Internal developer advocates or internal developer experience teams can fast-track the inward-facing communication efforts, helping to get fast internal feedback loops while speeding up the path to making developers’ lives easier.
This also reduces developer toil and cognitive load, making the overall developer experience — and tools supporting it, such as a developer control plane — a pleasure rather than a challenge. Internal developer advocacy cuts the time to an improved developer experience.
The Case for Internal Developer Advocacy
Organizations can gain value from adding internal developer advocacy to their development teams both informally and formally. It’s all about elevating developer voices. As cloud luminary Kelsey Hightower explained in a recent DockerCon talk, you “don’t want a 10x developer… what you want is someone who can come in and make 10 other developers more productive.”
At the heart of elevating the developer voice is the idea of “championing the developer who is a resource for other developers.” Internally, identify a developer who understands how all the pieces fit together, is enthusiastic about advocating for other developers and is willing to help them grasp core concepts. Investing in an internal developer advocate pays dividends.
“Champion the developer who is a resource for other developers.”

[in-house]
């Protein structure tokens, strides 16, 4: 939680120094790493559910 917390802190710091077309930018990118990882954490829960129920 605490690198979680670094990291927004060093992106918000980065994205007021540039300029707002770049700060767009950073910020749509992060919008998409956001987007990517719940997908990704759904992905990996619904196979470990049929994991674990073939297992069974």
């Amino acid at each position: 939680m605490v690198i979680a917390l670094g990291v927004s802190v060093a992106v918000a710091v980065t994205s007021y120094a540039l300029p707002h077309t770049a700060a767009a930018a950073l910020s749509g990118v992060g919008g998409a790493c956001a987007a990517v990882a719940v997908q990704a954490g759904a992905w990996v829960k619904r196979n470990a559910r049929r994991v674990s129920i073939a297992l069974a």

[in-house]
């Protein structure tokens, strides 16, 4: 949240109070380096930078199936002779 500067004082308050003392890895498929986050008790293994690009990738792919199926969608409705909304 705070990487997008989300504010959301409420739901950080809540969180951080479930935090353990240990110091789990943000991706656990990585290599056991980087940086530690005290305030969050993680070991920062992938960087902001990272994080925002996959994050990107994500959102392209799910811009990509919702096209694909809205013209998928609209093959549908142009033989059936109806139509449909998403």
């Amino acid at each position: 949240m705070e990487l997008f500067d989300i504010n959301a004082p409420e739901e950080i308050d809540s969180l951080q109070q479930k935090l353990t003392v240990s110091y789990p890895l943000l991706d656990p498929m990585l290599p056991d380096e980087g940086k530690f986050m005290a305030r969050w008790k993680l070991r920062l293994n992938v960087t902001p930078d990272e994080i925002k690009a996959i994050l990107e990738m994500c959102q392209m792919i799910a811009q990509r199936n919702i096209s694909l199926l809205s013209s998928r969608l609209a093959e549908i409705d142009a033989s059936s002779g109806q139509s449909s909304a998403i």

Depending on the organization, there are very different ways to go about investing in this internal developer advocate. Crystal Hirschorn, director of engineering at Snyk, described an example in which a developer became an unofficial internal developer advocate.
Because the developer had an infrastructure background, he followed the Snyk playbook and developed something he needed, but that did not exist. He exemplified the push for developer freedom and took his work a step further. He advocated for the team in monthly R&D discussions, explaining his self-service approach to getting what he needed without infrastructure-team interaction.
Another organization, cinch, had to find a way to scale up its “developer coaching” approach as the company expanded. Its approach was to codify and share knowledge (and automate workflows) while building teams where each included an internal developer advocate who was not only a developer but also focused on the bigger picture, including infrastructure, CI/CD, observability and monitoring. This approach helped teams build software faster and better, and introduced the idea of having many coaches or internal developer advocates.
Conclusion: The ROI of Internal Developer Advocacy
Internal developer advocacy takes developer relations, a well-known, outward-facing discipline, and turns it inward to help shape the developer experience, support developer success and contribute to achieving organizational goals.
The value of internal developer advocacy becomes clear as developers adopt and use developer platforms, and rely on greater collaboration, communication and community, all in the service of shipping software faster and safely. Internal developer advocacy is one tool that gives organizations the ability to safely place business-focused bets using an increasingly efficient and effective developer experience.